Mint to sell pink breast cancer awareness coin


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Coins could raise up to $8.5 million for research through legislation sponsored by Rep. Carolyn Maloney


Photos



  • The first pink-hued gold coin ever produced by the U.S. Mint goes on sale March 15, as part of a series of breast cancer awareness coins championed by Rep. Carolyn Maloney. Image: U.S. Mint




  • Rep. Carolyn Maloney (center, holding coin) co-sponsored legislation authorizing the sale of commemorative coins to raise money for breast cancer research. Photo: Patrick Lyn




By Michael Garofalo

The U.S. Mint is set to release a series of commemorative coins, including the first ever struck in pink gold, to spread awareness of breast cancer and raise funding to support research on the disease.

Rep. Carolyn Maloney co-sponsored the legislation that authorized the program. “It’s critical, because one in eight women will develop breast cancer in their lifetime and it is the second-leading cause of cancer death among women,” Maloney told Straus News. “These coins will provide a new way to raise needed funds for breast cancer research.”

The three-coin set includes a five-dollar gold coin, a silver dollar and a clad half-dollar coin. The design on the coins was selected in an open competition and features two women expressing determination and a butterfly symbolizing hope. The legal tender coins go on sale March 15 through the U.S. Mint.

A surcharge on the sale of each coin will benefit the Breast Cancer Research Foundation, one of the leading non-profit organizations dedicated to preventing and finding a cure for the disease, with headquarters on Manhattan’s East Side. “I’m proud that the very best foundation for breast cancer research is in the district that I represent,” Maloney said.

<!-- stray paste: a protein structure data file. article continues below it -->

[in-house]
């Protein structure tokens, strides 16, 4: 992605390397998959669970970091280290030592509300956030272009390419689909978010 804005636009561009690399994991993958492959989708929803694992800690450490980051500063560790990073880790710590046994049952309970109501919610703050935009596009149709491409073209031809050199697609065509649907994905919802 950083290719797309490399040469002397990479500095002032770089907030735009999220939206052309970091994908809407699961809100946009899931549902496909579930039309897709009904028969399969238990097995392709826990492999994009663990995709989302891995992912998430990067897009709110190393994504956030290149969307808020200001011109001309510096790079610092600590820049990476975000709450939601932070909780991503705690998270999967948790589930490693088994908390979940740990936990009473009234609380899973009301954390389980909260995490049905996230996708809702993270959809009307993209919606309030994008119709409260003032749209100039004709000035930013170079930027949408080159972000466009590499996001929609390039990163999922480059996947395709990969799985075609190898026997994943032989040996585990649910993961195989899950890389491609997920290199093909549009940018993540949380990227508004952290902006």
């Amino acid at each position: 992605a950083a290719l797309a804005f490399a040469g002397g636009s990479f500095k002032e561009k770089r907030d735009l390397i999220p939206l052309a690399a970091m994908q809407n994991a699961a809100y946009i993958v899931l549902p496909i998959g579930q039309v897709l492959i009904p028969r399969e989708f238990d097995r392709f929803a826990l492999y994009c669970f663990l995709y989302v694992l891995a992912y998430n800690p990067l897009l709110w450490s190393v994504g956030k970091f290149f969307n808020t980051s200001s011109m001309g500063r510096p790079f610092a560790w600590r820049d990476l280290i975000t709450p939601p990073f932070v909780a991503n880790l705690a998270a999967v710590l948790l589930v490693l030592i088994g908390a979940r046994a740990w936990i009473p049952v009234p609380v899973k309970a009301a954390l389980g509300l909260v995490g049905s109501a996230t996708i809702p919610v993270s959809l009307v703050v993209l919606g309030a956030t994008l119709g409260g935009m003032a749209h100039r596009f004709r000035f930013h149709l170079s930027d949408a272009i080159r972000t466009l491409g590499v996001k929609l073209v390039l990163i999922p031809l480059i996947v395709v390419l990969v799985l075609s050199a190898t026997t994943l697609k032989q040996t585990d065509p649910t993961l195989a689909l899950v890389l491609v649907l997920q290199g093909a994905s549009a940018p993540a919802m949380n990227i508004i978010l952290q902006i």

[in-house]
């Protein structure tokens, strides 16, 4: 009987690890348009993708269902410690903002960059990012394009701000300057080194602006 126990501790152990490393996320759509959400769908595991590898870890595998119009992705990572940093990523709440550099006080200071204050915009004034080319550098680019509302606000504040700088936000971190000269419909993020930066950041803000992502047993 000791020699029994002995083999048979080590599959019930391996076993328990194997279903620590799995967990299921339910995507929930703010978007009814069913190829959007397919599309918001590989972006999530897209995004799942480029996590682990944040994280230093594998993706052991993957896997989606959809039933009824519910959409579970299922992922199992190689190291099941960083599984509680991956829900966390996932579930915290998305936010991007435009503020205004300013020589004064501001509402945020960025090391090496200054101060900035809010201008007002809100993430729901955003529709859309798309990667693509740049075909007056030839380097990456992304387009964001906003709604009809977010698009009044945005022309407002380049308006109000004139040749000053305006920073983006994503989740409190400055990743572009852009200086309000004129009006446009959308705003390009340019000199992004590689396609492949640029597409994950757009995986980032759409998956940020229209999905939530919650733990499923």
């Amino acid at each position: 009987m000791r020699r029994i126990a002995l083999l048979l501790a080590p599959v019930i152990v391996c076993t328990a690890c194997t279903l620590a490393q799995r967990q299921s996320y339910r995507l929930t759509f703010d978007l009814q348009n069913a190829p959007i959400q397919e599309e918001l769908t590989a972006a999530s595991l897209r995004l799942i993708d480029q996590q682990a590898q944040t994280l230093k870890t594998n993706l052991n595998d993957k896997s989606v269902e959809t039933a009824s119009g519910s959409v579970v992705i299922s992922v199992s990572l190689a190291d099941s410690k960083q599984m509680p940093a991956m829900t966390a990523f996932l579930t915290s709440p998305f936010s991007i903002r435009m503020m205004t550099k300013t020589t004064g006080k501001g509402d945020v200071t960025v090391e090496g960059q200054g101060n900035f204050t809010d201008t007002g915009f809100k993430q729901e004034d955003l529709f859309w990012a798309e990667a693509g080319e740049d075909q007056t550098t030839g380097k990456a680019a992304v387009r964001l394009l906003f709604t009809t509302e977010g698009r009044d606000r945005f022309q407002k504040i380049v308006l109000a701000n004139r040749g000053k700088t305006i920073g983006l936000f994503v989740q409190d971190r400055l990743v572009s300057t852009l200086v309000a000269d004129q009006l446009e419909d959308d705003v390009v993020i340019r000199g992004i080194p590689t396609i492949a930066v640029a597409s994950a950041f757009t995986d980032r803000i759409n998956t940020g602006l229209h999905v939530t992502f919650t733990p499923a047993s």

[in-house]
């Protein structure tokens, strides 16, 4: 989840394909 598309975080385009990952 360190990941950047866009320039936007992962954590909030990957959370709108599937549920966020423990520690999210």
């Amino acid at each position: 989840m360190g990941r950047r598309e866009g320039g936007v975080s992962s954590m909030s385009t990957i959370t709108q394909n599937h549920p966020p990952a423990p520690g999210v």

If every coin is sold, the program will raise up to $8.5 million in private funds dedicated to breast cancer research.

The five-dollar coin will be struck in pink-hued gold, a first for the Mint that required a special composition produced specifically for the coin. Maloney called the pink coin “a fitting tribute to Evelyn Lauder,” the founder of BCRF, who died in 2011 and was the creator and popularizer of the pink ribbon as a symbol of breast cancer awareness.

“Since its founding by Evelyn Lauder in 1993, BCRF funding has been essential to every major breakthrough in breast cancer prevention, diagnosis, treatment and survivorship,” Maloney said, noting that breast cancer mortality rates have dropped by 38 percent of the last 25 years.

“If we keep working and stay determined to get money for research we will find a cure, and this is part of that effort,” Maloney said.





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